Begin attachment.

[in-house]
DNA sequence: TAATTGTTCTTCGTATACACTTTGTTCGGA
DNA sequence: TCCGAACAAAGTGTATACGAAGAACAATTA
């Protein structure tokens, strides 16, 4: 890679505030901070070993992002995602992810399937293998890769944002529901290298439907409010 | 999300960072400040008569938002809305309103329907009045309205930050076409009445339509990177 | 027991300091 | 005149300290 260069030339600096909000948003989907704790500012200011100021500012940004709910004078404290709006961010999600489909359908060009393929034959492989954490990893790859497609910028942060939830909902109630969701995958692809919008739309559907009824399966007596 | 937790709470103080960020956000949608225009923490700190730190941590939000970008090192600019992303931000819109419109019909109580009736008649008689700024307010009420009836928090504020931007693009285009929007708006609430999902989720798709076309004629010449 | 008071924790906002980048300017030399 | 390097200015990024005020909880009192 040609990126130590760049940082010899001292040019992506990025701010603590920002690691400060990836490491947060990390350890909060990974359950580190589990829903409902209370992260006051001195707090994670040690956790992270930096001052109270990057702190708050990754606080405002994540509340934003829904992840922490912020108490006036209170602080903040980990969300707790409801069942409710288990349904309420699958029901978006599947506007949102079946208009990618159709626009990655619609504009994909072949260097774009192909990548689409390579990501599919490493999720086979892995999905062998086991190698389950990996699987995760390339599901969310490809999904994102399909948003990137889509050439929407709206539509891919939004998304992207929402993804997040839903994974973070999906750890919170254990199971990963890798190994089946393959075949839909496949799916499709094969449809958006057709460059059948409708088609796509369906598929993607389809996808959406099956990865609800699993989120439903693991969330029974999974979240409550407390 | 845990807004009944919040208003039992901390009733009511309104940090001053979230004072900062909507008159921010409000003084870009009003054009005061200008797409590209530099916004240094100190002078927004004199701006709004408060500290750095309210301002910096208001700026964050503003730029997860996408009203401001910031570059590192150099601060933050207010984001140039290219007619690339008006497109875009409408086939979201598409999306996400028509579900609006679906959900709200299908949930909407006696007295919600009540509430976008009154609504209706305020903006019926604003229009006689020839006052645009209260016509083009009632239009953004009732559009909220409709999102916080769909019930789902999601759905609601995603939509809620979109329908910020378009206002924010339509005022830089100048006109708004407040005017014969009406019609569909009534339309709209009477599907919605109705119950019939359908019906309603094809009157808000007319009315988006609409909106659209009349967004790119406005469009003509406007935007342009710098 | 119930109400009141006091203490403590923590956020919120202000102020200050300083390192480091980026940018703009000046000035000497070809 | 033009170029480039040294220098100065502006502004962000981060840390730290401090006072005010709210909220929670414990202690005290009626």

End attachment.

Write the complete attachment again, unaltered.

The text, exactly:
[in-house]
DNA sequence: TAATTGTTCTTCGTATACACTTTGTTCGGA
DNA sequence: TCCGAACAAAGTGTATACGAAGAACAATTA
């Protein structure tokens, strides 16, 4: 890679505030901070070993992002995602992810399937293998890769944002529901290298439907409010 | 999300960072400040008569938002809305309103329907009045309205930050076409009445339509990177 | 027991300091 | 005149300290 260069030339600096909000948003989907704790500012200011100021500012940004709910004078404290709006961010999600489909359908060009393929034959492989954490990893790859497609910028942060939830909902109630969701995958692809919008739309559907009824399966007596 | 937790709470103080960020956000949608225009923490700190730190941590939000970008090192600019992303931000819109419109019909109580009736008649008689700024307010009420009836928090504020931007693009285009929007708006609430999902989720798709076309004629010449 | 008071924790906002980048300017030399 | 390097200015990024005020909880009192 040609990126130590760049940082010899001292040019992506990025701010603590920002690691400060990836490491947060990390350890909060990974359950580190589990829903409902209370992260006051001195707090994670040690956790992270930096001052109270990057702190708050990754606080405002994540509340934003829904992840922490912020108490006036209170602080903040980990969300707790409801069942409710288990349904309420699958029901978006599947506007949102079946208009990618159709626009990655619609504009994909072949260097774009192909990548689409390579990501599919490493999720086979892995999905062998086991190698389950990996699987995760390339599901969310490809999904994102399909948003990137889509050439929407709206539509891919939004998304992207929402993804997040839903994974973070999906750890919170254990199971990963890798190994089946393959075949839909496949799916499709094969449809958006057709460059059948409708088609796509369906598929993607389809996808959406099956990865609800699993989120439903693991969330029974999974979240409550407390 | 845990807004009944919040208003039992901390009733009511309104940090001053979230004072900062909507008159921010409000003084870009009003054009005061200008797409590209530099916004240094100190002078927004004199701006709004408060500290750095309210301002910096208001700026964050503003730029997860996408009203401001910031570059590192150099601060933050207010984001140039290219007619690339008006497109875009409408086939979201598409999306996400028509579900609006679906959900709200299908949930909407006696007295919600009540509430976008009154609504209706305020903006019926604003229009006689020839006052645009209260016509083009009632239009953004009732559009909220409709999102916080769909019930789902999601759905609601995603939509809620979109329908910020378009206002924010339509005022830089100048006109708004407040005017014969009406019609569909009534339309709209009477599907919605109705119950019939359908019906309603094809009157808000007319009315988006609409909106659209009349967004790119406005469009003509406007935007342009710098 | 119930109400009141006091203490403590923590956020919120202000102020200050300083390192480091980026940018703009000046000035000497070809 | 033009170029480039040294220098100065502006502004962000981060840390730290401090006072005010709210909220929670414990202690005290009626």